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Risky Mark Latham is just the ticket for the battling Opposition team

By Justin Wolfers and Andrew Leigh - posted Tuesday, 6 January 2004

The most common adjective used to describe newly elected Labor leader Mark Latham over recent weeks has been “risky”. “Fasten your seatbelts – we’re in for a bumpy ride”, one Labor politician was heard to remark. But as any sports fan knows, when your team is behind and the clock is running out, it is time to play “catch-up football” – switching to a high risk, entertaining style of play.

Historically, opposition parties that are neck-and-neck in the polls tend to choose leaders who are electorally safer – such as Bob Hawke, Kim Beazley or John Howard. Oppositions that know they are facing a huge battle at the coming election are more likely to opt for riskier leaders – such as Gough Whitlam, John Hewson, or Mark Latham.

How likely is Latham to win the next election? John Howard’s response has been to play down Latham’s success in the polls as simply reflecting a normal “bounce”. To parse out honeymoon effects from real effects, we need a more reliable indicator than the polls – one that helps reveal Latham’s true potential in the 2004 election.


In an article published in the Australian Journal of Political Science last year, we argued that betting markets provide precisely such an indicator. In the 2001 federal election, the daily odds posted by Centrebet, Australia’s largest private bookmaker, predicted voting patterns far better than any pollster. By forcing punters to put their money where their mouth is, the betting market aggregates information across the nation’s political pundits, insiders and informed gamblers.

According to Centrebet’s posted odds just before Crean stepped down, Labor’s chances had drifted down to 28 per cent. This figure remained unchanged when Crean first announced his resignation, indicating that the ABC slogan (“Anybody But Crean”) was not supported by the betting market.

Since Latham’s elevation to the leadership, there has been over $15,000 bet on Labor, with the latest odds of a Latham Prime Ministership improving to 33 per cent (about the same as John Howard’s odds six months prior to the 2001 election). Centrebet’s Gerard Daffy describes Latham as “fairly impressive to date”.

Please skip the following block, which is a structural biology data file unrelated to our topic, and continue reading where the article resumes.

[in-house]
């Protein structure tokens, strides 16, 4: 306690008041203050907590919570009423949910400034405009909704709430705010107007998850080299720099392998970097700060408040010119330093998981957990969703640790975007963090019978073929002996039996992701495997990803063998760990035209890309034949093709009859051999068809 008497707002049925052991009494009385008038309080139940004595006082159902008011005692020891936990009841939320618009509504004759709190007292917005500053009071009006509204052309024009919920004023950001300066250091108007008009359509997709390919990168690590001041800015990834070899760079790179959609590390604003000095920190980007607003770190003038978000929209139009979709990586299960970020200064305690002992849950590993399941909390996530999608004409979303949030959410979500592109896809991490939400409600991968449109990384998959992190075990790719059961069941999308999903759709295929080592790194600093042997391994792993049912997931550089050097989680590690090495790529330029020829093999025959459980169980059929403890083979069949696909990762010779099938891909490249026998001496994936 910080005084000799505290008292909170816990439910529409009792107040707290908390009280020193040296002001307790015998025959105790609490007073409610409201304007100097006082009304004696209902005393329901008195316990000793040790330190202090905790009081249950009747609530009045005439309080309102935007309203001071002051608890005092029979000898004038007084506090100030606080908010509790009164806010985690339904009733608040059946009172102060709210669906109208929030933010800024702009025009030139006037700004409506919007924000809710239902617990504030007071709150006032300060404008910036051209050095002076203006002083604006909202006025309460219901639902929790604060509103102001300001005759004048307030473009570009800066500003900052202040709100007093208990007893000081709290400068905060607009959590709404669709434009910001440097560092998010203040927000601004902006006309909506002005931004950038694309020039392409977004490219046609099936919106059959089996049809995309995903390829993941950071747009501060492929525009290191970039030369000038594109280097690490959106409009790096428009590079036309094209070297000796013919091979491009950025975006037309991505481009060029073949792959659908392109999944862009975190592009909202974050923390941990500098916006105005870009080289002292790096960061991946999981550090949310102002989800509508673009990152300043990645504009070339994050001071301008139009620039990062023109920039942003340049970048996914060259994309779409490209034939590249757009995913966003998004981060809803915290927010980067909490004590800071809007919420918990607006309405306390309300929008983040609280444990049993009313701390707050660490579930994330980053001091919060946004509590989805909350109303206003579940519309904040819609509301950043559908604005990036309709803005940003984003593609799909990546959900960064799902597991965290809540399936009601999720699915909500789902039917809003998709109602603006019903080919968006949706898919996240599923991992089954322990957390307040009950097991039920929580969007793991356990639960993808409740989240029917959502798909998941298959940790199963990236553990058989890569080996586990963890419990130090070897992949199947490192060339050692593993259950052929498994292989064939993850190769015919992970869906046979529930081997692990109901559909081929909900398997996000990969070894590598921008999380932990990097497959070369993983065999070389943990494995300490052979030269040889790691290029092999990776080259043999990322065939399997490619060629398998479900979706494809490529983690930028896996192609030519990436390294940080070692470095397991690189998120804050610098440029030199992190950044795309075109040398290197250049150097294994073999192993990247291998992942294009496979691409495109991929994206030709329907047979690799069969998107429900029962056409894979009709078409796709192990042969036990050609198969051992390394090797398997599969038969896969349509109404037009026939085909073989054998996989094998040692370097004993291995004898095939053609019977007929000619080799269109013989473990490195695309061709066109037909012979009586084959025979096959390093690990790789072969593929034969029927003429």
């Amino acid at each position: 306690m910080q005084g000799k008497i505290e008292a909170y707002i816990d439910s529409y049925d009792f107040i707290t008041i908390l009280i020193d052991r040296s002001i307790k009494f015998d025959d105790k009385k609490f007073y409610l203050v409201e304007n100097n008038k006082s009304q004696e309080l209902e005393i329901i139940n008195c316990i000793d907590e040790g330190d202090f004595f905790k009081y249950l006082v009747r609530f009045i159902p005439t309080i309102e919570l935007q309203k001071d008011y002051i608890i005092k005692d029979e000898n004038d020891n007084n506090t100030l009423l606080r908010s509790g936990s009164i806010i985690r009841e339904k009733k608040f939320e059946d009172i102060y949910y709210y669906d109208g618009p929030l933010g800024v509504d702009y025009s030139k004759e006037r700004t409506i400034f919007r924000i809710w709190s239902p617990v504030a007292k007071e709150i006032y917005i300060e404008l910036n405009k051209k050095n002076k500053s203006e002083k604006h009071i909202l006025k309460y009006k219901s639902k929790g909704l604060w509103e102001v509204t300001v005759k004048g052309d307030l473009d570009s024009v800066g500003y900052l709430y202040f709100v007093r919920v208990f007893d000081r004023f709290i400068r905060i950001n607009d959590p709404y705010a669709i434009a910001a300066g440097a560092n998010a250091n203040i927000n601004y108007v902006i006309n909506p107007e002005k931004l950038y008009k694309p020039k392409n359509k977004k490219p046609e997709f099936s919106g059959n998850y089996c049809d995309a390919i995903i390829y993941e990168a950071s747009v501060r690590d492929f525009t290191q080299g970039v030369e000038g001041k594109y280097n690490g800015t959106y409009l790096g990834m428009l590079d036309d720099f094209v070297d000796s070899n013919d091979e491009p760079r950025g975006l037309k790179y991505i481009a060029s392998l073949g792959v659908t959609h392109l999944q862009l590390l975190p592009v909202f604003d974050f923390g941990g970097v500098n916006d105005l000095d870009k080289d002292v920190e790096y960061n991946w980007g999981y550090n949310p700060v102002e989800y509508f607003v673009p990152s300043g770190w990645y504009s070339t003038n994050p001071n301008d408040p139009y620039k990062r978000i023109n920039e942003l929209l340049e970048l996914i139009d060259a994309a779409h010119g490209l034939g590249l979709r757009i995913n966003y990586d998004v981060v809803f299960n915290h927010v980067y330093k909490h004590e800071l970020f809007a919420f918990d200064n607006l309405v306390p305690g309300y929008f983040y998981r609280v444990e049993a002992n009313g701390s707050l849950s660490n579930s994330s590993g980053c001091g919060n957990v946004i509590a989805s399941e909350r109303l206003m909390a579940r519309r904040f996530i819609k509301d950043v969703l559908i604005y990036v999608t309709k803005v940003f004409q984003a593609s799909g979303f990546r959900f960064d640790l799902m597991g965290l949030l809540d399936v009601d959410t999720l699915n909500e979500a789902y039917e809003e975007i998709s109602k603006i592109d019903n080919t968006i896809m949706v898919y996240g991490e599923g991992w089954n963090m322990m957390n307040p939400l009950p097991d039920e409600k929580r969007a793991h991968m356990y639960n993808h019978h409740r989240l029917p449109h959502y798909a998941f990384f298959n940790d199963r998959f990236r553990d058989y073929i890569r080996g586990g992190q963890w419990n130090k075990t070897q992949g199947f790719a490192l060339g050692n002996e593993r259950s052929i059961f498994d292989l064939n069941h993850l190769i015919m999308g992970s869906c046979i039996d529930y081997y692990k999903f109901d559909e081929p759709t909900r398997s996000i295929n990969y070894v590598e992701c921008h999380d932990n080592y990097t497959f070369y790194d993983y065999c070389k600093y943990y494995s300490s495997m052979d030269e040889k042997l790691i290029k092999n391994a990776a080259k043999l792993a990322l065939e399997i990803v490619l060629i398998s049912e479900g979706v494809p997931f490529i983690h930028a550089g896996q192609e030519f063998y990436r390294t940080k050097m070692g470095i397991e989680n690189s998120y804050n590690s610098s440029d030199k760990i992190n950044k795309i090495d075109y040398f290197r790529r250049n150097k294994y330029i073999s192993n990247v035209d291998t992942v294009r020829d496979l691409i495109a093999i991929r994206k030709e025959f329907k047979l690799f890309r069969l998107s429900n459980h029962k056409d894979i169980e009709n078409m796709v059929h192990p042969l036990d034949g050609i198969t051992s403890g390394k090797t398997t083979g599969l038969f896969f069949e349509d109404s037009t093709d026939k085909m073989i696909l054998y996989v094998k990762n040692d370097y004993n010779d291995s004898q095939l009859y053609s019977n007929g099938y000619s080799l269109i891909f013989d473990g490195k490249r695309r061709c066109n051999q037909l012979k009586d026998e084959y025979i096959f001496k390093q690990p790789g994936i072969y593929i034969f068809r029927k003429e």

We can also use these betting odds to assess what would have happened under Beazley. If the pre-ballot probability of a Labor win (28 per cent) reflected an average of the election-winning abilities of candidates Beazley and Latham, we can infer from the fact that with Latham as leader Labor is a 33 per cent chance, Beazley would have been about a 23 per cent shot. According to the punters, the Labor caucus backed the more likely winner.

As for the current opinion polls, our research suggests that long-range polls tend to be wildly inaccurate, and are generally best ignored. While these polls have historically predicted vote shares with an average error of around 5 percentage points, simply guessing that previous election’s results will recur is about as accurate, and guessing that the election will be close actually yields more accurate predictions. So if you want to predict the outcome of the next federal election, remember, the current favourite in the election forecasting stakes isn’t the polls – it’s the bookies.

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An abridged version of this article was published in the Australian Financial Review on December 20, 2003.

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About the Authors

Dr Justin Wolfers is an Assistant Professor of Economics at Business and Public Policy Department of the Wharton School, University of Pennsylvania.

Andrew Leigh is the member for Fraser (ACT). Prior to his election in 2010, he was a professor in the Research School of Economics at the Australian National University, and has previously worked as associate to Justice Michael Kirby of the High Court of Australia, a lawyer for Clifford Chance (London), and a researcher for the Progressive Policy Institute (Washington DC). He holds a PhD from Harvard University and has published three books and over 50 journal articles. His books include Disconnected (2010), Battlers and Billionaires (2013) and The Economics of Just About Everything (2014).

Other articles by these Authors

All articles by Justin Wolfers
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